SyFy has a TV show in the works, and it will include 5 scripted episodes made specifically for virtual reality headset Oculus Rift. NBCUniversal International Network has ordered a total of 15 episodes from Canadian studio Secret Location, and will have the 10 non-VR episodes aired on SyFy channel and on the network’s website. The series, as expected given the network, is a science fiction show.
Halcyon is set in the year 2058, and is described as being a “police procedural” in a future where virtual reality is as common to the then-people as smartphones are to us today. Character Julie Dover is the show’s lead, according to Hollywood Reporter, and she works for the VR Crimes Unit where she’s tasked with investigating the first ever murder that happens in VR (the murder itself involving a real now-dead person).
This show — which is technically a hybrid series, in that it involves a VR headset and airs on two different platforms — explores a world we can imagine, but that we’ve not yet experienced ourselves. VR is still in its infancy, and is yet to hit the mainstream, with consumers still waiting for the first round of serious VR headsets to launch.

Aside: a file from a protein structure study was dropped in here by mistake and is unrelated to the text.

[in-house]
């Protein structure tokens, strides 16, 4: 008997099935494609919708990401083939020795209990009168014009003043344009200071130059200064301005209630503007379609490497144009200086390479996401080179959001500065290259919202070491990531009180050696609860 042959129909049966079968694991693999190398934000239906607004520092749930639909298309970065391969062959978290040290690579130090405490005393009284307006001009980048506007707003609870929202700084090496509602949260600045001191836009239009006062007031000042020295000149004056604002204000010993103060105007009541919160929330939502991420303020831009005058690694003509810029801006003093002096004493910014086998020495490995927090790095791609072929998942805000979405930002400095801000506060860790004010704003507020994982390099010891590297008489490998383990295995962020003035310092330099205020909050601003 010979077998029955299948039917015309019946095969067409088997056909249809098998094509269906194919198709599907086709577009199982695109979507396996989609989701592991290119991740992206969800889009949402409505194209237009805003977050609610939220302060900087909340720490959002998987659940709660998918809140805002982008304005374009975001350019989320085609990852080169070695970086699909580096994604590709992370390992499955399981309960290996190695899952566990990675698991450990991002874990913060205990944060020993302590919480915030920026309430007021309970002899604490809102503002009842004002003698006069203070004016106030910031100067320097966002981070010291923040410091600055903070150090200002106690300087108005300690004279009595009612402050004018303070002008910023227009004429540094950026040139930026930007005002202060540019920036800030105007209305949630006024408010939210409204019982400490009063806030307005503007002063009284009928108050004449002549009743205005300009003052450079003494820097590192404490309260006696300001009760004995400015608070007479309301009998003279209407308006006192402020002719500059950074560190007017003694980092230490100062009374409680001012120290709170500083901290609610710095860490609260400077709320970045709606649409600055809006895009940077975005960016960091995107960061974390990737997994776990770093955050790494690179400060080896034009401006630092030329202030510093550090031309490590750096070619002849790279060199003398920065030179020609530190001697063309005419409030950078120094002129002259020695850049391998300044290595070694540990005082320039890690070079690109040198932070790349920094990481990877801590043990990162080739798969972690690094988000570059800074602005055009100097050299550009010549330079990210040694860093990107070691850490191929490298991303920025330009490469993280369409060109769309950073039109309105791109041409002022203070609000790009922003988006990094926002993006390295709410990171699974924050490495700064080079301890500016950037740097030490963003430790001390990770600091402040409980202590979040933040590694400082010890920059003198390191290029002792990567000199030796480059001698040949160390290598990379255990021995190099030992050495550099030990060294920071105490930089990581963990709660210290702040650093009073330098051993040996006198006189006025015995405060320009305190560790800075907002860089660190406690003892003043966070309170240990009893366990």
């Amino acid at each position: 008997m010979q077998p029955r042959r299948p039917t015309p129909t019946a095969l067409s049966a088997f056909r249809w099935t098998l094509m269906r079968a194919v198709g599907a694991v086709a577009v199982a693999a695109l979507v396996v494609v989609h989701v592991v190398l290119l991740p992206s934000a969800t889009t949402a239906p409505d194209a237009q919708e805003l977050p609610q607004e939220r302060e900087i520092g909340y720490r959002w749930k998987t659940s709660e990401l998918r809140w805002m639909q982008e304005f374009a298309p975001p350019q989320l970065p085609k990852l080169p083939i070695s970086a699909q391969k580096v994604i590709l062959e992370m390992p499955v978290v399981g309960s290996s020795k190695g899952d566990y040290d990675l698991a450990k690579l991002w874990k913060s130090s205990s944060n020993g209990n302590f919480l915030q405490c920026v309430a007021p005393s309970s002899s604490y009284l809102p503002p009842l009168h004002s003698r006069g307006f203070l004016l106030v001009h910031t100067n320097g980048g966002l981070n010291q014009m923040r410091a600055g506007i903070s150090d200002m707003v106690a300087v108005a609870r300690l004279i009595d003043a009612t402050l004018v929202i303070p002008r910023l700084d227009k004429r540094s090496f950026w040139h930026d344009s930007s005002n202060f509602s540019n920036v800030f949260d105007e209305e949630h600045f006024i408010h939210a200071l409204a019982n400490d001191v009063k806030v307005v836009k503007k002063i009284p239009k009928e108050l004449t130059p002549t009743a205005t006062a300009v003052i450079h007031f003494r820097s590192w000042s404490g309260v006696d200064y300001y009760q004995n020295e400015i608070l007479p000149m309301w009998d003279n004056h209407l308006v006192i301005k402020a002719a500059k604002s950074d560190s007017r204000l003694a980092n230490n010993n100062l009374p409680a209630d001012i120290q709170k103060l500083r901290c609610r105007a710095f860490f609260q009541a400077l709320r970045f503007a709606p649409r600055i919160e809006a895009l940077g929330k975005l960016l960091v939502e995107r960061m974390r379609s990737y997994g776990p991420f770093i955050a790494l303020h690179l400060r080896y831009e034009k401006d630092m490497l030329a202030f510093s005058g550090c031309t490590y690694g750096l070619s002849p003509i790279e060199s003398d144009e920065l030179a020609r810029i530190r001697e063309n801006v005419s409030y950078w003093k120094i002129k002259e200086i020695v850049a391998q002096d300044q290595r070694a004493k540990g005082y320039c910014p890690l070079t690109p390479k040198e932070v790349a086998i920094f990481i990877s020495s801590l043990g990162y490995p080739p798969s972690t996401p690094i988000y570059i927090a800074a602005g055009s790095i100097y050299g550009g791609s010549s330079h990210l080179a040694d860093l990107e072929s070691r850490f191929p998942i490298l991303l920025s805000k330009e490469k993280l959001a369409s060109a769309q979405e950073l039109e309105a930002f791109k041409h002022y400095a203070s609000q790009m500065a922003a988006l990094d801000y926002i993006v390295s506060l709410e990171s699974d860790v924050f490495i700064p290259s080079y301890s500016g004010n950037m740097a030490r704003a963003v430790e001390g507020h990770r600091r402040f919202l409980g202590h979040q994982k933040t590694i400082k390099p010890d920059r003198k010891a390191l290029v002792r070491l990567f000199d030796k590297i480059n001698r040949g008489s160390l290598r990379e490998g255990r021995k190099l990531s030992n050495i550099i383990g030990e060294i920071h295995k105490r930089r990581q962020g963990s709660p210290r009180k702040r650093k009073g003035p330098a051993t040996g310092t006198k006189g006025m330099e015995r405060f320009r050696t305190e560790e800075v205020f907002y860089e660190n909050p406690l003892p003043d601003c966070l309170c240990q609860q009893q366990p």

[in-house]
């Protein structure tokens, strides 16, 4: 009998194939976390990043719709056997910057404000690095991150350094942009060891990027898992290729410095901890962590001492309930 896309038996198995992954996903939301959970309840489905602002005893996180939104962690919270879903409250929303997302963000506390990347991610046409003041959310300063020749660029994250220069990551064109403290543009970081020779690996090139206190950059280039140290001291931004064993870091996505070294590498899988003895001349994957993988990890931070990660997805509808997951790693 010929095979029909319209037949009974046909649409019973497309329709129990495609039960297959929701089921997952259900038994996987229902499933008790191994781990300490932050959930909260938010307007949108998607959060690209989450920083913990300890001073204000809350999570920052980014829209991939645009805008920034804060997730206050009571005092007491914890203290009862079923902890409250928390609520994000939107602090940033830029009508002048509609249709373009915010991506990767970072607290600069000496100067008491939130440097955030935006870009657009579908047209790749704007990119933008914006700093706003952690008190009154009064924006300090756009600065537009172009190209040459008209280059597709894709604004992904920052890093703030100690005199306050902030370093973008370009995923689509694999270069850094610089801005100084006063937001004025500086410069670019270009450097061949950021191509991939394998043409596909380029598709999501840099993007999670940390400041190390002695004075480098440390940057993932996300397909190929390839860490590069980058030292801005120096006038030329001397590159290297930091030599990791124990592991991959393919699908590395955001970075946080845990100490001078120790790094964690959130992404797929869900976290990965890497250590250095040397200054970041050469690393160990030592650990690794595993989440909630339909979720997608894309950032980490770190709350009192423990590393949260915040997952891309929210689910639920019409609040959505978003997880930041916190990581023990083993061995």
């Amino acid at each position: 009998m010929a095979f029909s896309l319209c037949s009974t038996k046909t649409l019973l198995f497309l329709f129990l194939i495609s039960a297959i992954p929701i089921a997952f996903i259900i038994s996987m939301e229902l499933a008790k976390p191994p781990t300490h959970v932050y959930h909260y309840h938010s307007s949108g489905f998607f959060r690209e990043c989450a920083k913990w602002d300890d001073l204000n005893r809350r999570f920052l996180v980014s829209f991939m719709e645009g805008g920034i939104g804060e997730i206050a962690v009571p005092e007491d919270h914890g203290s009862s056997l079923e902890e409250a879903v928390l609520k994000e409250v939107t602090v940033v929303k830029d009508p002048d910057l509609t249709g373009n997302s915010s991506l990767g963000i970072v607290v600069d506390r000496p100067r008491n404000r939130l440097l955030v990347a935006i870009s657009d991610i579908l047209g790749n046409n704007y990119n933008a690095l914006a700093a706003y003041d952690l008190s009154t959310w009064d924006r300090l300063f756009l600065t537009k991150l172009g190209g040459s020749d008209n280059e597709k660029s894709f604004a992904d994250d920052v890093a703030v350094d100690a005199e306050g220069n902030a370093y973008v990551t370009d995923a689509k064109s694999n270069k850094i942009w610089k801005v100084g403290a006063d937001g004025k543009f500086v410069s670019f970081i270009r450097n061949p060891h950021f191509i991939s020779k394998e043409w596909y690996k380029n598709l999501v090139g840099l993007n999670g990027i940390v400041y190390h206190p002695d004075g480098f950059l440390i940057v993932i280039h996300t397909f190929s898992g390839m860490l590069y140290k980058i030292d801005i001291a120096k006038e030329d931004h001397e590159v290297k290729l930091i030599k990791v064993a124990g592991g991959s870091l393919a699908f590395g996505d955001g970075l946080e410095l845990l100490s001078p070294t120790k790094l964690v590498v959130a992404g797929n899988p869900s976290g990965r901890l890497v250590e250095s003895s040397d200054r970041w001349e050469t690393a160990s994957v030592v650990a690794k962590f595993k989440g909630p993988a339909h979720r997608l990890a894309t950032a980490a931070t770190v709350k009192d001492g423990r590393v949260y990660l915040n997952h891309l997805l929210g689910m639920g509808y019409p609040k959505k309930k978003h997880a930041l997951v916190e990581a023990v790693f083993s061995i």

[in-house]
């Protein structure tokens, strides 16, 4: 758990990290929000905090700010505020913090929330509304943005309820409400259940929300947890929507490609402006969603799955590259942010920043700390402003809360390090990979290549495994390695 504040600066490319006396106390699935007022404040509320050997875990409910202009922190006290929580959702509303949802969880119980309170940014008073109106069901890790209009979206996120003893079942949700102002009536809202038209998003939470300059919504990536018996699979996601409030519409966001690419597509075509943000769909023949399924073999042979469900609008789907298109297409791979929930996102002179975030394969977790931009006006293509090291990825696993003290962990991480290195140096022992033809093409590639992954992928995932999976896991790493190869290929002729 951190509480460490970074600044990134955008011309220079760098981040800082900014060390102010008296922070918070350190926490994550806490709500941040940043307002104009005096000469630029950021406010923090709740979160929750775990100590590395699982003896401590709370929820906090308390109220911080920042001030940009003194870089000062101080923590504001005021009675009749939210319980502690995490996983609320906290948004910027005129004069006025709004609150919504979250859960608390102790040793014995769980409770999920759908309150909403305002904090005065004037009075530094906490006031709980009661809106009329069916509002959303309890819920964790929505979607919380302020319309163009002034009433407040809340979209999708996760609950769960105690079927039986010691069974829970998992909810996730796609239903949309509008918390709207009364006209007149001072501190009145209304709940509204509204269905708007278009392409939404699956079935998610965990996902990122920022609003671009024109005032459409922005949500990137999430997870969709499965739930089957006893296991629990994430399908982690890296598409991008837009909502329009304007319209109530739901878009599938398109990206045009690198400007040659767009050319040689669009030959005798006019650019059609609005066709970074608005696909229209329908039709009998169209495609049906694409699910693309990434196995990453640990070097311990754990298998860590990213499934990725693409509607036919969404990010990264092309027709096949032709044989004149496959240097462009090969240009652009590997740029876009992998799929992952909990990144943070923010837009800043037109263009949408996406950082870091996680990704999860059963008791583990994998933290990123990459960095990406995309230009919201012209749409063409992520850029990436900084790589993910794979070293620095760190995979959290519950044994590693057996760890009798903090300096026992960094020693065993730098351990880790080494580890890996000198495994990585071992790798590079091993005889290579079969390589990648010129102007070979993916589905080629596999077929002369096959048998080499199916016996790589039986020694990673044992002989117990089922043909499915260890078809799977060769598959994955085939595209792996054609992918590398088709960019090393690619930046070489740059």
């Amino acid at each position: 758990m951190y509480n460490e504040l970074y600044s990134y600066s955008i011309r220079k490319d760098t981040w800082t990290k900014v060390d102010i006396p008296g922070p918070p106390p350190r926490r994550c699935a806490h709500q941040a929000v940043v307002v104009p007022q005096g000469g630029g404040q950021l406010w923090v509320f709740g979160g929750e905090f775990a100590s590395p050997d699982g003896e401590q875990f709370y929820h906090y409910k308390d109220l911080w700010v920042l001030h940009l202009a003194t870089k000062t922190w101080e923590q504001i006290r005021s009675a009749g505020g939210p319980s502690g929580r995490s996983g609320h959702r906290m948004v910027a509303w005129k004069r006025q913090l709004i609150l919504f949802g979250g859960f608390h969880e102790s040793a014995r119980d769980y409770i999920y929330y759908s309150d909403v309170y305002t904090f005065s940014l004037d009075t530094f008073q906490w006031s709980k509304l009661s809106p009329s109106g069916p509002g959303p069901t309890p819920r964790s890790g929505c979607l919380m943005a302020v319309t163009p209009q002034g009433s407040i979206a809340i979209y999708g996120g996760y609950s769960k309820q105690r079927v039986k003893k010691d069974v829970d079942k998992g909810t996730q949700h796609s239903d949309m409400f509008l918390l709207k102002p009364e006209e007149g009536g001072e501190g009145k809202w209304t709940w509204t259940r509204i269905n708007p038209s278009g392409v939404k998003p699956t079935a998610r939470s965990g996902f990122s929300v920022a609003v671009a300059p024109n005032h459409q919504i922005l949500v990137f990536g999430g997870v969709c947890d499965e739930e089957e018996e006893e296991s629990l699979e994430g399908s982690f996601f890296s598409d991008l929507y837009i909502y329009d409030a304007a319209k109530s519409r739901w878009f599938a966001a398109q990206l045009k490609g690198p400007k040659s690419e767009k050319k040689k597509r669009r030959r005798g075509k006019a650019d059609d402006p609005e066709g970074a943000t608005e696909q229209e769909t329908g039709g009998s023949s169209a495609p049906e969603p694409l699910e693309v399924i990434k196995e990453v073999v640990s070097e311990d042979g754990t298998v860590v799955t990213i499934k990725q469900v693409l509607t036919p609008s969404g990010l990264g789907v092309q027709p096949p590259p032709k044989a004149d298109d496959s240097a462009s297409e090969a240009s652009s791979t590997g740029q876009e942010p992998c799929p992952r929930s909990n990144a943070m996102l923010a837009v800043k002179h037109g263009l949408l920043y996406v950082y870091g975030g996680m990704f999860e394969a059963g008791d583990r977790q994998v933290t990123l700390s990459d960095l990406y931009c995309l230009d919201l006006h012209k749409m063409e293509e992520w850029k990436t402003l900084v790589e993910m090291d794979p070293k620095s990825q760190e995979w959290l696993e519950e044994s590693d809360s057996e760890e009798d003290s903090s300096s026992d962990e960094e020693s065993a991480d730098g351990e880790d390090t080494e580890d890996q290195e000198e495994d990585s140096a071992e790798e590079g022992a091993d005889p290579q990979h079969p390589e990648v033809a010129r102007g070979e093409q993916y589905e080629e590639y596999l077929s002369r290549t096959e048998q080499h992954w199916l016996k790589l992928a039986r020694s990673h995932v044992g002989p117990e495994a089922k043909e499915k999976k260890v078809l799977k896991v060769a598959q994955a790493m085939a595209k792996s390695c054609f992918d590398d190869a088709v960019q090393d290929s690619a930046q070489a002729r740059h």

Said Secret Location President James Milward:
Syfy has consistently broken new ground with its television series and we’re excited to work with them on this new multiplatform project. VR is being exposed to more and more people and with projects like Halcyon, we intend to help this immersive form of entertainment grow.
Halcyon is being shot in Toronto; when it will air on SyFy isn’t clear, nor whether the Oculus episodes will be free or for-pay.
This isn’t the first show being made for virtual reality, of course. Back in December, we learned about the “Gone” episodic show being created for the Samsung Gear VR headset. The show, an ambitious undertaking that aims to leverage VR tech as part of the storytelling process, is being made by Skybound Entertainment and Samsung.
With Gone, which will be made available through the Samsung Milk VR app, Gear owners will be able to look around within a scene during the show, as well as zoom in on certain predetermined parts of the show to spot clues or see scenes from a different point of view. These interactive elements mean that while all viewers will watch the same show, they won’t all experience it in the same way.
SOURCE: Hollywood Reporter